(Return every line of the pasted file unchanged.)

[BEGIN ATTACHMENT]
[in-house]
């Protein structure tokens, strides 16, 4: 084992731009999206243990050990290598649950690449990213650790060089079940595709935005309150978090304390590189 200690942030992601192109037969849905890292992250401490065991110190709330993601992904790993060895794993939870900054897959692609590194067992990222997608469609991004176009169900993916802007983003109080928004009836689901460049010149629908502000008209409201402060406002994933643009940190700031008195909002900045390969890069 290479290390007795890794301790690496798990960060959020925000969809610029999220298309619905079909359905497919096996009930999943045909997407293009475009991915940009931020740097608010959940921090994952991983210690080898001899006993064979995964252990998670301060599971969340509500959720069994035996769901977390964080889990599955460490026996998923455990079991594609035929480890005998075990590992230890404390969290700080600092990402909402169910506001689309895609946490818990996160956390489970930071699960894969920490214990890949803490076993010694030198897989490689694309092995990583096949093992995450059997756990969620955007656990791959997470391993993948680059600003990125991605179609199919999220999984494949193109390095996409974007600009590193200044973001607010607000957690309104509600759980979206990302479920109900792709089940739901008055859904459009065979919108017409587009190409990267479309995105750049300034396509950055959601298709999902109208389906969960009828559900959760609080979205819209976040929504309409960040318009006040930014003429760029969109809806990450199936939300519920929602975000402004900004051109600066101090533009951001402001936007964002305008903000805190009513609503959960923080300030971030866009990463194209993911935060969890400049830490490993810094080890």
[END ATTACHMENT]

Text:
[in-house]
């Protein structure tokens, strides 16, 4: 084992731009999206243990050990290598649950690449990213650790060089079940595709935005309150978090304390590189 200690942030992601192109037969849905890292992250401490065991110190709330993601992904790993060895794993939870900054897959692609590194067992990222997608469609991004176009169900993916802007983003109080928004009836689901460049010149629908502000008209409201402060406002994933643009940190700031008195909002900045390969890069 290479290390007795890794301790690496798990960060959020925000969809610029999220298309619905079909359905497919096996009930999943045909997407293009475009991915940009931020740097608010959940921090994952991983210690080898001899006993064979995964252990998670301060599971969340509500959720069994035996769901977390964080889990599955460490026996998923455990079991594609035929480890005998075990590992230890404390969290700080600092990402909402169910506001689309895609946490818990996160956390489970930071699960894969920490214990890949803490076993010694030198897989490689694309092995990583096949093992995450059997756990969620955007656990791959997470391993993948680059600003990125991605179609199919999220999984494949193109390095996409974007600009590193200044973001607010607000957690309104509600759980979206990302479920109900792709089940739901008055859904459009065979919108017409587009190409990267479309995105750049300034396509950055959601298709999902109208389906969960009828559900959760609080979205819209976040929504309409960040318009006040930014003429760029969109809806990450199936939300519920929602975000402004900004051109600066101090533009951001402001936007964002305008903000805190009513609503959960923080300030971030866009990463194209993911935060969890400049830490490993810094080890």